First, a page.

All Change Please. Updating UK Government Email Domains

The UK Government has recently announced the end to email domains with ‘.gsi’ in them. This move will also see the Government move away from the proprietary legacy infrastructure (Government Secure Internet) these domains were tied to. The rationale is based on improving flexibility, cost efficiencies and trust in Government-to-citizen communications. But how will this play out, what opportunities will it create and what risks to email security could it introduce?

Technology and the cyber threat landscape have changed dramatically in the 20 years since these legacy domains and infrastructure were introduced to improve the security and reliability of Government agency communications. One of the biggest changes has been the rise of cloud computing, including the delivery of email SaaS services. The ‘Cloud First’ policy for public sector IT could well be a key driver for this change. Add to that the highly advanced email security cloud services now readily available and you can easily see why this move is being mandated – mirroring the commercial worlds move from on-premises to cloud systems.

Microsoft Office 365 could be an option, but departments and agencies will need to assess the security offered by Microsoft and whether a wraparound enhanced cloud security service is needed. This could extend beyond security to include data protection and resilience as well as business continuity – demonstrated by technology customers that identified a need for multiple layers of security and resilience.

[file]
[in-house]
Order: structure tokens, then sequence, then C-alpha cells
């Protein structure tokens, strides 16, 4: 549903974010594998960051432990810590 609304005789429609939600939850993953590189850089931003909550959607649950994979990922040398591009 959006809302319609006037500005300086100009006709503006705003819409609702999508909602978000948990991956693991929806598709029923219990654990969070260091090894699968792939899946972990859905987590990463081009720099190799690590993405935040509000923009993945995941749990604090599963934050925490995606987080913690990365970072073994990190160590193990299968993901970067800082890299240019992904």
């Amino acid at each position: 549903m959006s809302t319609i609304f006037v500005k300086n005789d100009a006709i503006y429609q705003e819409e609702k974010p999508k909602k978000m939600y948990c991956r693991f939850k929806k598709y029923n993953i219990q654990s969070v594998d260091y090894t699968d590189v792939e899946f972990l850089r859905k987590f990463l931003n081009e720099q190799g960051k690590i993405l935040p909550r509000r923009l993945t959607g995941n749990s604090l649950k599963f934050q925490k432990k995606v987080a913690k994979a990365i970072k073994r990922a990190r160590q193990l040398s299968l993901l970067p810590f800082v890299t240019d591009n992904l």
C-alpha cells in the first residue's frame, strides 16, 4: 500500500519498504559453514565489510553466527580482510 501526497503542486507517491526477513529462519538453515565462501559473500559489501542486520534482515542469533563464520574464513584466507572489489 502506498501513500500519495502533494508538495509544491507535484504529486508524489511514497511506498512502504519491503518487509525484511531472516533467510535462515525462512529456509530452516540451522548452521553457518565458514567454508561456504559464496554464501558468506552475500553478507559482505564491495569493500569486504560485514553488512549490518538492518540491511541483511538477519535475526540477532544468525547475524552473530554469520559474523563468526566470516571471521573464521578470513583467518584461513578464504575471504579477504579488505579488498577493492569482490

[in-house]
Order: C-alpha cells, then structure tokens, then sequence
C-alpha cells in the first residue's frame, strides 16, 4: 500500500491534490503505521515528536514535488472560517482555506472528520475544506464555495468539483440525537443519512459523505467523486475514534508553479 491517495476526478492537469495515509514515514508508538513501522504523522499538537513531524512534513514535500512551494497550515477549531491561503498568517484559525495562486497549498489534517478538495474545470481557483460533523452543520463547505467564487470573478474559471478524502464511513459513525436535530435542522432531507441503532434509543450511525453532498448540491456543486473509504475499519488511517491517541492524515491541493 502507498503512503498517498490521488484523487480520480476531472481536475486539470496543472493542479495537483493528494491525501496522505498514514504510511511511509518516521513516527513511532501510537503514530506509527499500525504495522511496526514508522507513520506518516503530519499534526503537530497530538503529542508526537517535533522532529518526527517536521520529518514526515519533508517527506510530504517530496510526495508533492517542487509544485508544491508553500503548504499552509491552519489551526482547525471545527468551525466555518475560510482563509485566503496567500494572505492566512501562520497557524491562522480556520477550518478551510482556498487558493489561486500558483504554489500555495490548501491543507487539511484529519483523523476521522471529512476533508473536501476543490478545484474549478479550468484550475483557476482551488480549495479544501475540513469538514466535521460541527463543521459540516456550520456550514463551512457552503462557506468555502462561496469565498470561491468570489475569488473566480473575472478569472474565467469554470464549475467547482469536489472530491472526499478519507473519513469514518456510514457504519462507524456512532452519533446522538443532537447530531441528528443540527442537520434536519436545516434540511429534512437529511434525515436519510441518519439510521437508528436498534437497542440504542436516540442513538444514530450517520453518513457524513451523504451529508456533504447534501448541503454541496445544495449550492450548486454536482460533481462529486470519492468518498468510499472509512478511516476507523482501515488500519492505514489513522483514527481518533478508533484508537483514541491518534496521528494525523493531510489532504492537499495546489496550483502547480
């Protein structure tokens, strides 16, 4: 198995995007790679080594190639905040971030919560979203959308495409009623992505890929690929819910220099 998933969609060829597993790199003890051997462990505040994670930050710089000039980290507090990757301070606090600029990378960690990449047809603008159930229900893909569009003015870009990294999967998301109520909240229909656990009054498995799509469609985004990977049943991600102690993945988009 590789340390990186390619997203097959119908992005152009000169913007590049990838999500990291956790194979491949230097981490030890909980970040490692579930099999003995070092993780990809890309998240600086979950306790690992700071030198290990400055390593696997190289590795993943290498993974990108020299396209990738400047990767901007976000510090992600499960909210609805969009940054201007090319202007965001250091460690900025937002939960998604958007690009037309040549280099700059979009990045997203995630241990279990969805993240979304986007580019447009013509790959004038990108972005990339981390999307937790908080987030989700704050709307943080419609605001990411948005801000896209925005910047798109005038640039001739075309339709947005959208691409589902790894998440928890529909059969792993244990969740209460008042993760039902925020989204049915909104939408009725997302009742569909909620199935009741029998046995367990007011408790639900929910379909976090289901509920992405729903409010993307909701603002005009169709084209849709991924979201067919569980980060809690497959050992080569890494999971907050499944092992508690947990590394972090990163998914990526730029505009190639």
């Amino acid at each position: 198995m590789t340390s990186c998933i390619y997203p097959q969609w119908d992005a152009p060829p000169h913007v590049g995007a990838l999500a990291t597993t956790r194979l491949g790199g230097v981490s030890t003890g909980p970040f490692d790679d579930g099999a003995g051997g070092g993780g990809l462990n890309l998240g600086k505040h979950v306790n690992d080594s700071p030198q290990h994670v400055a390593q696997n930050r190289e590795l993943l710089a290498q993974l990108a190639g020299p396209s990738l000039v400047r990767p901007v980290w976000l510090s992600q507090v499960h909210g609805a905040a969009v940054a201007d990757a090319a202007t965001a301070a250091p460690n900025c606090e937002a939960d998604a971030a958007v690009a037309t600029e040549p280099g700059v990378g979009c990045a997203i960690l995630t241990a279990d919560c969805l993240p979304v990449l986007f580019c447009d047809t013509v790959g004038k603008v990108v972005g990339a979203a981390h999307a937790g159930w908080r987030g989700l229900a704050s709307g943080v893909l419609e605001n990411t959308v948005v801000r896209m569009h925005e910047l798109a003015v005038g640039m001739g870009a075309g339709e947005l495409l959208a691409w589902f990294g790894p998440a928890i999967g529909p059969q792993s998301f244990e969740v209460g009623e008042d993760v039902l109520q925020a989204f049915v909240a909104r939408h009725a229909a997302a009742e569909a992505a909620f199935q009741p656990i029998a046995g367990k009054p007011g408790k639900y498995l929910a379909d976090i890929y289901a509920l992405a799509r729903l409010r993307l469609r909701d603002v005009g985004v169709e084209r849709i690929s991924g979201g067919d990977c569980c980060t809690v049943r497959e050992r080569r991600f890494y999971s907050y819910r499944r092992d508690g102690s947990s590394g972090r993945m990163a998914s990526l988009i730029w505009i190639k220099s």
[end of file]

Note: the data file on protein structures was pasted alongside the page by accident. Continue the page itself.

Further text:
Government departments and local authorities will be able to select and start using their own chosen domains and their email service and security provider. It is hoped that better security practices and authentication mechanisms like SPF, DKIM, and DMARC will improve the trust in their communications. Defending against the rise in impersonation attacks including Government domain spoofing is a key area of focus, but it is far from straightforward and could prove very expensive. DNS authentication checks like DMARC can be effective against exact domain spoofing but don’t go far enough to tackle lookalike spoofing, where attackers register and use a similar domain to the agency they are looking to masquerade as.

More comprehensive impersonation defenses are needed, especially if attackers look to take advantage of the changeover period – e.g. using the confusion with unseen domains to spoof Government email and trick citizens. A solution that offers robust impersonation protection while being easier and more cost effective to roll out than DNS checks alone. Departments and councils should use the domain change as a driver to consider their best email security options.

Another challenge could come from the changeover itself, ensuring mail from multiple domains is directed to the correct recipients both outbound and inbound – without interruption. Dynamic and highly configurable mail routing options could make this switch more straightforward and lower risk.

Whether this change is motivated mainly by anticipated cost savings or not, it’s a great opportunity for UK Government to evaluate their email gateway and security options. 

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